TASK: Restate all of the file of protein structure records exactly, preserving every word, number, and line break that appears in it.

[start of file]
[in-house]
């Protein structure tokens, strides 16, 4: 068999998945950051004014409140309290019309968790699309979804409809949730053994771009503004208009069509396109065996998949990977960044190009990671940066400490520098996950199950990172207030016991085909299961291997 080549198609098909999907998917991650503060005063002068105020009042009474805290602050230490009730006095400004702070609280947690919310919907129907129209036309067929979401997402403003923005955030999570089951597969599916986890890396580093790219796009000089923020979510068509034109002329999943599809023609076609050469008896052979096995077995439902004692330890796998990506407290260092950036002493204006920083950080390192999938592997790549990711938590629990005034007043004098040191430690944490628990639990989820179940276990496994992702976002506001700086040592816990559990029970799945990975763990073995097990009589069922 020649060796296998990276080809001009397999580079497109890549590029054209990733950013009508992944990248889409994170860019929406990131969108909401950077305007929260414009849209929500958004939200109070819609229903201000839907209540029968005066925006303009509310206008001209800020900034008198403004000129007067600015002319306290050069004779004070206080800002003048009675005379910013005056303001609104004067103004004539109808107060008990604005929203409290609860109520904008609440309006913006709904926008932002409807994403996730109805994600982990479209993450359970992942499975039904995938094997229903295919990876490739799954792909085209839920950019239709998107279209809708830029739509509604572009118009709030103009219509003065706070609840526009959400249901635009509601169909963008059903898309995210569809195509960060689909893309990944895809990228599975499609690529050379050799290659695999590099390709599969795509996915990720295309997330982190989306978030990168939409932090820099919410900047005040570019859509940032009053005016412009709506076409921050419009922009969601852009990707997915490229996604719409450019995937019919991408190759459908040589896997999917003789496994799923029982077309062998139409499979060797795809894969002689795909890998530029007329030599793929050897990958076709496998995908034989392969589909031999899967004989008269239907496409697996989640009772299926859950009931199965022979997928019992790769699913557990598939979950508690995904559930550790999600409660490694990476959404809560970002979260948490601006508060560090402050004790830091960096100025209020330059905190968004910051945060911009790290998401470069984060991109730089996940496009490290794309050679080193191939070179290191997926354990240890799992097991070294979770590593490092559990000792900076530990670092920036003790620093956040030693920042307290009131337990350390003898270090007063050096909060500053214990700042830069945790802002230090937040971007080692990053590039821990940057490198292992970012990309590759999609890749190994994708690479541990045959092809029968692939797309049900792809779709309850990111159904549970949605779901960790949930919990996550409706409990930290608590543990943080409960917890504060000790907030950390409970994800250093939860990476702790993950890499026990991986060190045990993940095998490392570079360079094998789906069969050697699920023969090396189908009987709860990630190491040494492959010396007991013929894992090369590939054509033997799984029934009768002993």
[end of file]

[in-house]
């Protein structure tokens, strides 16, 4: 068999998945950051004014409140309290019309968790699309979804409809949730053994771009503004208009069509396109065996998949990977960044190009990671940066400490520098996950199950990172207030016991085909299961291997 080549198609098909999907998917991650503060005063002068105020009042009474805290602050230490009730006095400004702070609280947690919310919907129907129209036309067929979401997402403003923005955030999570089951597969599916986890890396580093790219796009000089923020979510068509034109002329999943599809023609076609050469008896052979096995077995439902004692330890796998990506407290260092950036002493204006920083950080390192999938592997790549990711938590629990005034007043004098040191430690944490628990639990989820179940276990496994992702976002506001700086040592816990559990029970799945990975763990073995097990009589069922 020649060796296998990276080809001009397999580079497109890549590029054209990733950013009508992944990248889409994170860019929406990131969108909401950077305007929260414009849209929500958004939200109070819609229903201000839907209540029968005066925006303009509310206008001209800020900034008198403004000129007067600015002319306290050069004779004070206080800002003048009675005379910013005056303001609104004067103004004539109808107060008990604005929203409290609860109520904008609440309006913006709904926008932002409807994403996730109805994600982990479209993450359970992942499975039904995938094997229903295919990876490739799954792909085209839920950019239709998107279209809708830029739509509604572009118009709030103009219509003065706070609840526009959400249901635009509601169909963008059903898309995210569809195509960060689909893309990944895809990228599975499609690529050379050799290659695999590099390709599969795509996915990720295309997330982190989306978030990168939409932090820099919410900047005040570019859509940032009053005016412009709506076409921050419009922009969601852009990707997915490229996604719409450019995937019919991408190759459908040589896997999917003789496994799923029982077309062998139409499979060797795809894969002689795909890998530029007329030599793929050897990958076709496998995908034989392969589909031999899967004989008269239907496409697996989640009772299926859950009931199965022979997928019992790769699913557990598939979950508690995904559930550790999600409660490694990476959404809560970002979260948490601006508060560090402050004790830091960096100025209020330059905190968004910051945060911009790290998401470069984060991109730089996940496009490290794309050679080193191939070179290191997926354990240890799992097991070294979770590593490092559990000792900076530990670092920036003790620093956040030693920042307290009131337990350390003898270090007063050096909060500053214990700042830069945790802002230090937040971007080692990053590039821990940057490198292992970012990309590759999609890749190994994708690479541990045959092809029968692939797309049900792809779709309850990111159904549970949605779901960790949930919990996550409706409990930290608590543990943080409960917890504060000790907030950390409970994800250093939860990476702790993950890499026990991986060190045990993940095998490392570079360079094998789906069969050697699920023969090396189908009987709860990630190491040494492959010396007991013929894992090369590939054509033997799984029934009768002993």